To understand Owner Benefit Valuation, one first needs to understand SDE – Seller Discretionary Earnings. SDE is modified Net Income. It takes into account all the expenses a small (under 300 employees according to SBA) business owner runs through the company, which are not expenses truly related to the business operations. For instance, if Auto Expense is $10,000 per year, $5,000 may be related to a personal auto not used for the business. So we would add $5,000 to the Net Income to arrive at the SDE. In addition to adding non-business expenses, we also add non-cash expenses like Depreciation, Amortization and Interest to Net Income, as they are only used for accounting reasons and not to establish cash flow. In the end, this SDE, or otherwise called Owner Benefit, results in a true picture of how much the owner is actually taking out of the business.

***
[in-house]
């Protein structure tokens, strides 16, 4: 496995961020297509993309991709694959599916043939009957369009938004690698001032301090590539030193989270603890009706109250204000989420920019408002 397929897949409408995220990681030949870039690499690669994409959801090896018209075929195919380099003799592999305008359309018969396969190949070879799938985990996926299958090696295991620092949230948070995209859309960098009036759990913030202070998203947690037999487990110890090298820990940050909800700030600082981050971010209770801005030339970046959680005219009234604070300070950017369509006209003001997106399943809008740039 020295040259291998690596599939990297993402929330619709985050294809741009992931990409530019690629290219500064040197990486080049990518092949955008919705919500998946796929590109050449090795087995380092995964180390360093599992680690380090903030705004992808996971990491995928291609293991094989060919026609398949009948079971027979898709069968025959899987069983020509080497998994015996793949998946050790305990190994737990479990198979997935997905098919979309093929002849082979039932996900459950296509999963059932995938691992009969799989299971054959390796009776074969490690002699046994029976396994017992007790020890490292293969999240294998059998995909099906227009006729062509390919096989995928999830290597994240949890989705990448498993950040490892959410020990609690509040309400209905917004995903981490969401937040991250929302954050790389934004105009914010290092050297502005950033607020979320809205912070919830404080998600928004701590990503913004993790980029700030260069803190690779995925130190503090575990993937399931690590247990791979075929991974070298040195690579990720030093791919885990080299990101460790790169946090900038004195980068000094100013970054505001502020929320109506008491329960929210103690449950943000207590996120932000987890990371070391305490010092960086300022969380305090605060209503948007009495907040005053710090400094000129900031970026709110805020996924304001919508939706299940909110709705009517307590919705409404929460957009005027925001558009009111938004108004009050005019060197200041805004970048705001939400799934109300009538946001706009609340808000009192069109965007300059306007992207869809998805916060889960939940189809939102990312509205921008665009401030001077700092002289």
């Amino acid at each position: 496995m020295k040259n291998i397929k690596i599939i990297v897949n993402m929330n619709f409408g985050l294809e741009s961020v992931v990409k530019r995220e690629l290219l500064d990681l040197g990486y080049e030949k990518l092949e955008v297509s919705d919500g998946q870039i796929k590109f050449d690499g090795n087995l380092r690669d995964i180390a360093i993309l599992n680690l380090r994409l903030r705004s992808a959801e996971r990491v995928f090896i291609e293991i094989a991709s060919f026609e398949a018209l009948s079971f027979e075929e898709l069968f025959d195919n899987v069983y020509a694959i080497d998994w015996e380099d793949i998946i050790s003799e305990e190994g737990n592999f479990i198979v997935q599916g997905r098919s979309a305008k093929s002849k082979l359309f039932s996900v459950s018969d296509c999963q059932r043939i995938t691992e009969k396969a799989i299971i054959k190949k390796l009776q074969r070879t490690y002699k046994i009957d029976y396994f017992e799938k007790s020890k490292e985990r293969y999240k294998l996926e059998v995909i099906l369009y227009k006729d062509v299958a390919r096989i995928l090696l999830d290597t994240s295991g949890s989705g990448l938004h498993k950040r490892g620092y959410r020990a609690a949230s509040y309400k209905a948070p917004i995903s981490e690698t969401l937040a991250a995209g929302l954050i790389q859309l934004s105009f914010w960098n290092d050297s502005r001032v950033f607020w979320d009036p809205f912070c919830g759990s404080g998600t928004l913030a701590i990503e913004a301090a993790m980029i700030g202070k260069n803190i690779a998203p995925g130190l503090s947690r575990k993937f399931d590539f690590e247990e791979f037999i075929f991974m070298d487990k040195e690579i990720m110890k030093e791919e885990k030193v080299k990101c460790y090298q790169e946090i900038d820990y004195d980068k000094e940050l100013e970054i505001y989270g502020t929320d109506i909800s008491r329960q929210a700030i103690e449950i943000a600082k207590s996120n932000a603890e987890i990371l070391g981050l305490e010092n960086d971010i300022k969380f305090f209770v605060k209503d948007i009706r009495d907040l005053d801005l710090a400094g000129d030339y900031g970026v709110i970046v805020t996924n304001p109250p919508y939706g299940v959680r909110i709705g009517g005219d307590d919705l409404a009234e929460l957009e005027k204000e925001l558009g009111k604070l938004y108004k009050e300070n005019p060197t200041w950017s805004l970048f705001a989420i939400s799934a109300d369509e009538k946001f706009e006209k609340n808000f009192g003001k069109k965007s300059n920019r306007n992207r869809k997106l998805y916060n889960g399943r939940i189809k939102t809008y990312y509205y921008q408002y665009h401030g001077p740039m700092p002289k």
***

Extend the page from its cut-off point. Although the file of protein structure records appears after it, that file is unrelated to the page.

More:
To perform an Owner Benefit Valuation, we take the SDE and multiply it by a multiple that represents the risk/reward structure of the business. The lower the multiple, the higher the potential risk and lower reward. For instance, a restaurant is a very risky business as we all know. The multiple in this industry is usually 1.5 to 2.25X. But a manufacturing company with a unique, patented product with hundreds of medium-sized clients would yield a 7 to 15X multiple.